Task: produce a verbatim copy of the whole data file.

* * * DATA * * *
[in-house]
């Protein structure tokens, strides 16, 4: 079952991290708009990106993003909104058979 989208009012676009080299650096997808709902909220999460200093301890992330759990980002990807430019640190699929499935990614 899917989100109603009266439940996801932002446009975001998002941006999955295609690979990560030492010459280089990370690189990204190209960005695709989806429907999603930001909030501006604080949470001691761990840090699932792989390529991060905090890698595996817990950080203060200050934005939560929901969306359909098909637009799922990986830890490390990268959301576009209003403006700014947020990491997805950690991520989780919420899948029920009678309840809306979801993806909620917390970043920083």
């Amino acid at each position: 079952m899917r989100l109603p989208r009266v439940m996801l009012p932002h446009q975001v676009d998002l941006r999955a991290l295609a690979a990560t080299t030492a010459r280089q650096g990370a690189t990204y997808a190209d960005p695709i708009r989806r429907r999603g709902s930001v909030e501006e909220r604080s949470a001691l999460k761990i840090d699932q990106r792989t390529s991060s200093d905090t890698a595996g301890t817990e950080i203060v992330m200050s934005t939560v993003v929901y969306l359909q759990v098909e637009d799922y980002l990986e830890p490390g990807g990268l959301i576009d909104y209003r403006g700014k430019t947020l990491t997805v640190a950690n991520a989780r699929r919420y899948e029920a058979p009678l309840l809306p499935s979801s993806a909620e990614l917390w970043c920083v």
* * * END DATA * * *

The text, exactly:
[in-house]
């Protein structure tokens, strides 16, 4: 079952991290708009990106993003909104058979 989208009012676009080299650096997808709902909220999460200093301890992330759990980002990807430019640190699929499935990614 899917989100109603009266439940996801932002446009975001998002941006999955295609690979990560030492010459280089990370690189990204190209960005695709989806429907999603930001909030501006604080949470001691761990840090699932792989390529991060905090890698595996817990950080203060200050934005939560929901969306359909098909637009799922990986830890490390990268959301576009209003403006700014947020990491997805950690991520989780919420899948029920009678309840809306979801993806909620917390970043920083």
């Amino acid at each position: 079952m899917r989100l109603p989208r009266v439940m996801l009012p932002h446009q975001v676009d998002l941006r999955a991290l295609a690979a990560t080299t030492a010459r280089q650096g990370a690189t990204y997808a190209d960005p695709i708009r989806r429907r999603g709902s930001v909030e501006e909220r604080s949470a001691l999460k761990i840090d699932q990106r792989t390529s991060s200093d905090t890698a595996g301890t817990e950080i203060v992330m200050s934005t939560v993003v929901y969306l359909q759990v098909e637009d799922y980002l990986e830890p490390g990807g990268l959301i576009d909104y209003r403006g700014k430019t947020l990491t997805v640190a950690n991520a989780r699929r919420y899948e029920a058979p009678l309840l809306p499935s979801s993806a909620e990614l917390w970043c920083v």